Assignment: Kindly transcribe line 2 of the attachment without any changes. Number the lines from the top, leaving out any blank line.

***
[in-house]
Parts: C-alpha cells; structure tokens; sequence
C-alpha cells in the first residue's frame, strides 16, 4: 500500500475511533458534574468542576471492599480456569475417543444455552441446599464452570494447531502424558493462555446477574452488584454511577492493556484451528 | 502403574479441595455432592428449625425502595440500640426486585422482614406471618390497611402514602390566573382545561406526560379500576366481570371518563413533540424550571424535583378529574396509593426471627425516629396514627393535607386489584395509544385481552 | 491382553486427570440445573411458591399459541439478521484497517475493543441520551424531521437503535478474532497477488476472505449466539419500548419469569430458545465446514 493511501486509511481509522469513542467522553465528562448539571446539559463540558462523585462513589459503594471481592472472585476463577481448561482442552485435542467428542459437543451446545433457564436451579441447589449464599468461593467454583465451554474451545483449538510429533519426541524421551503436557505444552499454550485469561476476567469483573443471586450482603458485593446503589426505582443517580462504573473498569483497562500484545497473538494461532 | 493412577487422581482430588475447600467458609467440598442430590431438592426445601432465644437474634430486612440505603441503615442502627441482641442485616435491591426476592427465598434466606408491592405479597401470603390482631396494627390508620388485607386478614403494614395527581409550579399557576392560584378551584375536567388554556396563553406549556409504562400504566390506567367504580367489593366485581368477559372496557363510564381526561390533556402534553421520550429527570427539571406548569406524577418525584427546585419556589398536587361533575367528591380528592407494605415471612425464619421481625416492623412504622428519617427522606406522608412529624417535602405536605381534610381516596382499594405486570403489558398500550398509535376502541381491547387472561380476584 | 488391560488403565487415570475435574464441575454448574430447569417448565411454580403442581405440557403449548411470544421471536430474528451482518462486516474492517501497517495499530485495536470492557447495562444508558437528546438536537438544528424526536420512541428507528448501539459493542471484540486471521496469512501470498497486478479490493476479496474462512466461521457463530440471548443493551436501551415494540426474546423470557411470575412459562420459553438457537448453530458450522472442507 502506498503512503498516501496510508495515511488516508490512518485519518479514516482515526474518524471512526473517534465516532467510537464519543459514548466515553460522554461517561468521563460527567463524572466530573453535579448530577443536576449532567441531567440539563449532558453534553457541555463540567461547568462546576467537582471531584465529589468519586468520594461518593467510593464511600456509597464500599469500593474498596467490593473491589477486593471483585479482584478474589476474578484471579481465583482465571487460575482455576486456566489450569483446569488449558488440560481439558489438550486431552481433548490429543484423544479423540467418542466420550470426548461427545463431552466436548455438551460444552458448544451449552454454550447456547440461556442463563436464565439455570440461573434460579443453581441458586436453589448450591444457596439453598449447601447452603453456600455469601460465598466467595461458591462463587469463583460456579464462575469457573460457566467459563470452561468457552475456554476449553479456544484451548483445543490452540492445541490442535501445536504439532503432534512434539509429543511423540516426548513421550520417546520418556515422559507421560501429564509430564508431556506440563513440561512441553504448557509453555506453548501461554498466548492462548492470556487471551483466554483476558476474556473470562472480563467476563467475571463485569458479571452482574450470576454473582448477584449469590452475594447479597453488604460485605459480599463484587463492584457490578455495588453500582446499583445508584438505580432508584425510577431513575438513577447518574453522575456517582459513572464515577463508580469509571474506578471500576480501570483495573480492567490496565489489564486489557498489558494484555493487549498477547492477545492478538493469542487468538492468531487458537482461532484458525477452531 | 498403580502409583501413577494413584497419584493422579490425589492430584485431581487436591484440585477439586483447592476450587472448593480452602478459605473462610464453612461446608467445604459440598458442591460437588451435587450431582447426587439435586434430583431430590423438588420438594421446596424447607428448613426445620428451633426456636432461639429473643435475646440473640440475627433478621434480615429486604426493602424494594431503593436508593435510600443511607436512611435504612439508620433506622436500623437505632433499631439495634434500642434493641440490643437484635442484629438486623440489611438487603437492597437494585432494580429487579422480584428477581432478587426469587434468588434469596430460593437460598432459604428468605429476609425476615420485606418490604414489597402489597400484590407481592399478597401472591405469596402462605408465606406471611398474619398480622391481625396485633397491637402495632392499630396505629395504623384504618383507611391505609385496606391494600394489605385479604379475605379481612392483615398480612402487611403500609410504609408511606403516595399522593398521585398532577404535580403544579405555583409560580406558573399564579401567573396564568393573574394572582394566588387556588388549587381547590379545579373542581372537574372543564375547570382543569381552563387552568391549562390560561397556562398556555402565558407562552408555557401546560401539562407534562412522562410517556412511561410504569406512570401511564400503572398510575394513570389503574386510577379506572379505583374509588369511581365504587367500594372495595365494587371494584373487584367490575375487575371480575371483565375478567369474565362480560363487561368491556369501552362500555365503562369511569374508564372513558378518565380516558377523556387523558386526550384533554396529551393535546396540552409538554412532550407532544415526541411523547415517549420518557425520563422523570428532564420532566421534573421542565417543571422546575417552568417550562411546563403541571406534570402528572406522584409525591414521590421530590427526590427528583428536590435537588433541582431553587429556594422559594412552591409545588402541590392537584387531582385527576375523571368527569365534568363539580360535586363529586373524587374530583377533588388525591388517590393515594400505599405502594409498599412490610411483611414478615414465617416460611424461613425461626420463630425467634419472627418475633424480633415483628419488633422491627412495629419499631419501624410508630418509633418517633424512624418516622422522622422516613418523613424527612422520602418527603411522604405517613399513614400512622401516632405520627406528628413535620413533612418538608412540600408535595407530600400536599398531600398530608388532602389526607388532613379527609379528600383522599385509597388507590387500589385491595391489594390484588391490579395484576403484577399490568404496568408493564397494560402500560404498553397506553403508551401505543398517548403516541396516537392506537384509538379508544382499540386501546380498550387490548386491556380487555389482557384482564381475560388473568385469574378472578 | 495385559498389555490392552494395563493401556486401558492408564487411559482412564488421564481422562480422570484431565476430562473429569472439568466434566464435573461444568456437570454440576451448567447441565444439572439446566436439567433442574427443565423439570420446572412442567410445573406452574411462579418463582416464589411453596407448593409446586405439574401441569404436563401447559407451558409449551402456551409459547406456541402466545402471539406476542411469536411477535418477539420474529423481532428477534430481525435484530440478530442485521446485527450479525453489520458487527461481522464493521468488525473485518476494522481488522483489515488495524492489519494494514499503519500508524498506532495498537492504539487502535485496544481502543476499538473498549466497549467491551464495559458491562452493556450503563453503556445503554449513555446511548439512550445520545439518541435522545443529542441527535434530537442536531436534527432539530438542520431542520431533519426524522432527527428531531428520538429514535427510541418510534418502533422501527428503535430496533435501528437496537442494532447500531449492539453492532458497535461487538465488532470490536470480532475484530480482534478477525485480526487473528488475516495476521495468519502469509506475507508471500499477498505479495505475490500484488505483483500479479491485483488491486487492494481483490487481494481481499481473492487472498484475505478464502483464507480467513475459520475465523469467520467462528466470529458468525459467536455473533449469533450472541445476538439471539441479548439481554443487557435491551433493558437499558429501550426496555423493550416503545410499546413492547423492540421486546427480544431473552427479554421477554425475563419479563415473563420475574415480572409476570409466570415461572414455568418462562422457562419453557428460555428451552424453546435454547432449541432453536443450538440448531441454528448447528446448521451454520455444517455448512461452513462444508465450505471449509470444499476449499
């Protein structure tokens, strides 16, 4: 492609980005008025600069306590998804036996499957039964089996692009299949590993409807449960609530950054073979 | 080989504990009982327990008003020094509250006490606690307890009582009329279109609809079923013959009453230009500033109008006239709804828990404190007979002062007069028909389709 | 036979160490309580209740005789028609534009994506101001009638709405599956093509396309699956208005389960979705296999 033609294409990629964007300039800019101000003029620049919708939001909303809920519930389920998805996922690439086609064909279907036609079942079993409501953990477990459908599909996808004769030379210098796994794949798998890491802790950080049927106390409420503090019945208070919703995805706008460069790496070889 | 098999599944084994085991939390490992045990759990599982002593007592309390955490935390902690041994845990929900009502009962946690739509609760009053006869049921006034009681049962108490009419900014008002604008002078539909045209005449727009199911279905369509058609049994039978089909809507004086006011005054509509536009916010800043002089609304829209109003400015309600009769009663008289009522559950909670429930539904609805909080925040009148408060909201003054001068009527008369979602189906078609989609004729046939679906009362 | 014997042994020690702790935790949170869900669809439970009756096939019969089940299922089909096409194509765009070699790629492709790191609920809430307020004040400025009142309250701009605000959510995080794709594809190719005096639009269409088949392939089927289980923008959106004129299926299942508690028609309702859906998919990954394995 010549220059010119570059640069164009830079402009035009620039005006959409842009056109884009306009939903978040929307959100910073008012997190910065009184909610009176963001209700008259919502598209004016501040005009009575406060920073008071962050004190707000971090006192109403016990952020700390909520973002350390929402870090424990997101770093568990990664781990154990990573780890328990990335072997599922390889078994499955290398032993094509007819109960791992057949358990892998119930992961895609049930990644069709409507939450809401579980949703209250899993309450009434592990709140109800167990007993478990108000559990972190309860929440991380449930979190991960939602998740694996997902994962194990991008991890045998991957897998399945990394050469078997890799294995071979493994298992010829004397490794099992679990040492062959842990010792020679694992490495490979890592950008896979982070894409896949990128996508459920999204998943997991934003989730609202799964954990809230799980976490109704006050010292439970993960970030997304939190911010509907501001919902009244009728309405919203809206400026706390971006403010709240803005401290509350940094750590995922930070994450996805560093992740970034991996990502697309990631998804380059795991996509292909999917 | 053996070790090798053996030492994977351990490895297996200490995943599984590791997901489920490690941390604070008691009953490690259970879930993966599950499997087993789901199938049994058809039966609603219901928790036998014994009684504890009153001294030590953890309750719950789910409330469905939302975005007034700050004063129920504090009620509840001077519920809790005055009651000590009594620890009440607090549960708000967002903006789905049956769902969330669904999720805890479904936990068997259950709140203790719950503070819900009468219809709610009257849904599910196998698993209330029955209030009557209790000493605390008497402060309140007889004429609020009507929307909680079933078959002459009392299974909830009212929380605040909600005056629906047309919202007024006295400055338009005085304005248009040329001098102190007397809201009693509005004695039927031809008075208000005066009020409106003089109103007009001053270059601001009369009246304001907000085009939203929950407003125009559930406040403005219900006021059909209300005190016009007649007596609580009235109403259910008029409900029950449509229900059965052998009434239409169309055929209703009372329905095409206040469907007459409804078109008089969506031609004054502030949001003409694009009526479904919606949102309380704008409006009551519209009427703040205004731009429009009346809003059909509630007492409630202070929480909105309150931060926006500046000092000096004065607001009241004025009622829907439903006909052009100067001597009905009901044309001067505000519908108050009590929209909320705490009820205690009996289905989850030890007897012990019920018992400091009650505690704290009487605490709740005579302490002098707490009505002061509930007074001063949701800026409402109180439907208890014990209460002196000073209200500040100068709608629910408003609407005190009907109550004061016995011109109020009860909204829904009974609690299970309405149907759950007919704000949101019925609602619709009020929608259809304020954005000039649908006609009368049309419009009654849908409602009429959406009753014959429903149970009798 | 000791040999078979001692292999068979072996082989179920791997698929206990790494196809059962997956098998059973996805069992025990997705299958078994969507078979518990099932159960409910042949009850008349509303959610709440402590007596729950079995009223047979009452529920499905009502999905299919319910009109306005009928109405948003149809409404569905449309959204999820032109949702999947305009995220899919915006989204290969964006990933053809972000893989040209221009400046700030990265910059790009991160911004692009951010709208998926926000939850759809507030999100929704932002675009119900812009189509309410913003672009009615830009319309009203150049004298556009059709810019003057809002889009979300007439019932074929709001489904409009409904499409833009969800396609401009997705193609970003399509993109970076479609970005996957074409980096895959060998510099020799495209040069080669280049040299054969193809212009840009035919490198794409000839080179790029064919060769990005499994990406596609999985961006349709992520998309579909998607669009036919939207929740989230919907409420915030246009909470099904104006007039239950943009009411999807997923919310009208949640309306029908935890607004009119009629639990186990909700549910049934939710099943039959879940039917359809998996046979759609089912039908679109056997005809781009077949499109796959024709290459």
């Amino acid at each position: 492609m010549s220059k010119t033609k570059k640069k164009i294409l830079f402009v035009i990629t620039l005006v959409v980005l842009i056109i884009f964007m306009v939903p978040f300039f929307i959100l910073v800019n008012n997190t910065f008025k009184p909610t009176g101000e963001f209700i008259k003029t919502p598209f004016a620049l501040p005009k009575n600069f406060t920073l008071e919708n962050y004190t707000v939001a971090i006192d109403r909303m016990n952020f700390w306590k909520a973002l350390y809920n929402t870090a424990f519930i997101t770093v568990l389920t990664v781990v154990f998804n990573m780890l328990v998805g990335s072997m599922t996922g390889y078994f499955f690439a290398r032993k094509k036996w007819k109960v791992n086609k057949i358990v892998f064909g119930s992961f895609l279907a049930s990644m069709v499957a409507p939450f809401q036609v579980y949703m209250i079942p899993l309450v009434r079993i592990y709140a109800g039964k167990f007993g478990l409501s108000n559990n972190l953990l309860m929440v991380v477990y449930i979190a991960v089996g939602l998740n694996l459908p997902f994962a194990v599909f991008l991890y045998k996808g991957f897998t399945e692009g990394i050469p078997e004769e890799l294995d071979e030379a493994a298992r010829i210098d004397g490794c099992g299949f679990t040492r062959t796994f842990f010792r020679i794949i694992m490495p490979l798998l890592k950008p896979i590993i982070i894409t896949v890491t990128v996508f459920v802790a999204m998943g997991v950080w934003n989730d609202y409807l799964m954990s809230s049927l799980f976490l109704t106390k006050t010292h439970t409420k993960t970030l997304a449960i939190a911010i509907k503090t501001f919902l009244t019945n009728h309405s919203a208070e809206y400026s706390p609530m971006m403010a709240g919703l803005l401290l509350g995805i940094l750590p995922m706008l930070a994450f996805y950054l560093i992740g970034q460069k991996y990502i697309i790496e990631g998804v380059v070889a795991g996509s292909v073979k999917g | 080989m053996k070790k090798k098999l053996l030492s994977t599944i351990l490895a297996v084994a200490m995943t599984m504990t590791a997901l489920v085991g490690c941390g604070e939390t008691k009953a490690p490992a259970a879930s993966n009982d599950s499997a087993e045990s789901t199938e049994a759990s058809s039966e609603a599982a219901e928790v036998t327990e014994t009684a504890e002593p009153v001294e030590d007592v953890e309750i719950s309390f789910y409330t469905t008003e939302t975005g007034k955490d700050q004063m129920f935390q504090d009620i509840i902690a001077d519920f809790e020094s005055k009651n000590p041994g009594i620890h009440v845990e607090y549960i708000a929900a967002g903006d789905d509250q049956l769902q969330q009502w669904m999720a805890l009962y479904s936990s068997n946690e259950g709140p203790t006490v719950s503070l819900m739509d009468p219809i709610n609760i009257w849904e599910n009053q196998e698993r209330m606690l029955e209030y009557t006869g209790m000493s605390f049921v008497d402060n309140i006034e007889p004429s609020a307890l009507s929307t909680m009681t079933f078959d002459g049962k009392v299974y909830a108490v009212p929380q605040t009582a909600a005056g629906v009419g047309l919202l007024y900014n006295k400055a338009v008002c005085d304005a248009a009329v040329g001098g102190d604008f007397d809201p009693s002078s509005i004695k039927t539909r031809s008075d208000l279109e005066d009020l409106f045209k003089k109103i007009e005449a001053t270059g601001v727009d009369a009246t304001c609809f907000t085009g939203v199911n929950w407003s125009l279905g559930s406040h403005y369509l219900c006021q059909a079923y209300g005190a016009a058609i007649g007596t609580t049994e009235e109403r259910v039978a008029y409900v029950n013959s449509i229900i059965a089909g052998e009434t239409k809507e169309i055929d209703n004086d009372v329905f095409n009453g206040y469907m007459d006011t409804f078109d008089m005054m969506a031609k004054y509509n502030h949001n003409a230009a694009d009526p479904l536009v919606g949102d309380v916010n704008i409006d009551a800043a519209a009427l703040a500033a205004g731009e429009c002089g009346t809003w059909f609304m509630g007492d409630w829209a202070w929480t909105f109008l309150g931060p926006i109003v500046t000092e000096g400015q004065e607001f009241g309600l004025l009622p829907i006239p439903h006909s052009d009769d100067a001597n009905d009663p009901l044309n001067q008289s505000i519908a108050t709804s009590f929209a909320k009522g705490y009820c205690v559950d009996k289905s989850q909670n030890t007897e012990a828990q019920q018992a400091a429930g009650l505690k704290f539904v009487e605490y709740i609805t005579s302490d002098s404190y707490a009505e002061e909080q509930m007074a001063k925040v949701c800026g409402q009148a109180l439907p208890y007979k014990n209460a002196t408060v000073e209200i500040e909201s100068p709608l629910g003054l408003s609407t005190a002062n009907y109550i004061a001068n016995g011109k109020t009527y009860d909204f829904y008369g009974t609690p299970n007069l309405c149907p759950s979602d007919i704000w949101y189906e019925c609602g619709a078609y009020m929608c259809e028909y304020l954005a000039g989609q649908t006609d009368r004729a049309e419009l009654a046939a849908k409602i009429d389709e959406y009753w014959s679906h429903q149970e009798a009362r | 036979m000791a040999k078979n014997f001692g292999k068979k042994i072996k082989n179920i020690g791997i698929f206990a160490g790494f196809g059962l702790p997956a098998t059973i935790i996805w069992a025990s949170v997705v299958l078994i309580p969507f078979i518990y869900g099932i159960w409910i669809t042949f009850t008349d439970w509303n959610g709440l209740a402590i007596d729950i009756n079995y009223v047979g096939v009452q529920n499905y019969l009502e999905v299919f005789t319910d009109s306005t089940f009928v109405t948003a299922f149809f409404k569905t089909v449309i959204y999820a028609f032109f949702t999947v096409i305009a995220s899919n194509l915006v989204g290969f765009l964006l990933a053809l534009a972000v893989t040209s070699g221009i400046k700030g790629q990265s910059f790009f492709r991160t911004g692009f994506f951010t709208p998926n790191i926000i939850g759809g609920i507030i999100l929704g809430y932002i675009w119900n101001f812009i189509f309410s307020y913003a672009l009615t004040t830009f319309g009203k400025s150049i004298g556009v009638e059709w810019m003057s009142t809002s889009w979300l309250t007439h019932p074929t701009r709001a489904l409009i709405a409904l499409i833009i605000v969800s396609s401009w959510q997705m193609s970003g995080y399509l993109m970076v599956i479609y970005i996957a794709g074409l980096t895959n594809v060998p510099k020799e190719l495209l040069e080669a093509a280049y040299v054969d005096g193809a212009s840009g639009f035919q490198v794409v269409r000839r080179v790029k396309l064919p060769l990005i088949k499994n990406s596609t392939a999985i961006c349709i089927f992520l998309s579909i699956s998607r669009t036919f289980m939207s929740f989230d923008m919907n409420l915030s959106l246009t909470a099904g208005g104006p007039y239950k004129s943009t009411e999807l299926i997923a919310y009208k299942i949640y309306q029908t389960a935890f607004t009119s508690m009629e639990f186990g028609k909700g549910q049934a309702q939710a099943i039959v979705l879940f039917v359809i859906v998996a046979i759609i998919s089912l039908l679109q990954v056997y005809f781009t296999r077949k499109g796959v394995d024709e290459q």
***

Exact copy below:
Parts: C-alpha cells; structure tokens; sequence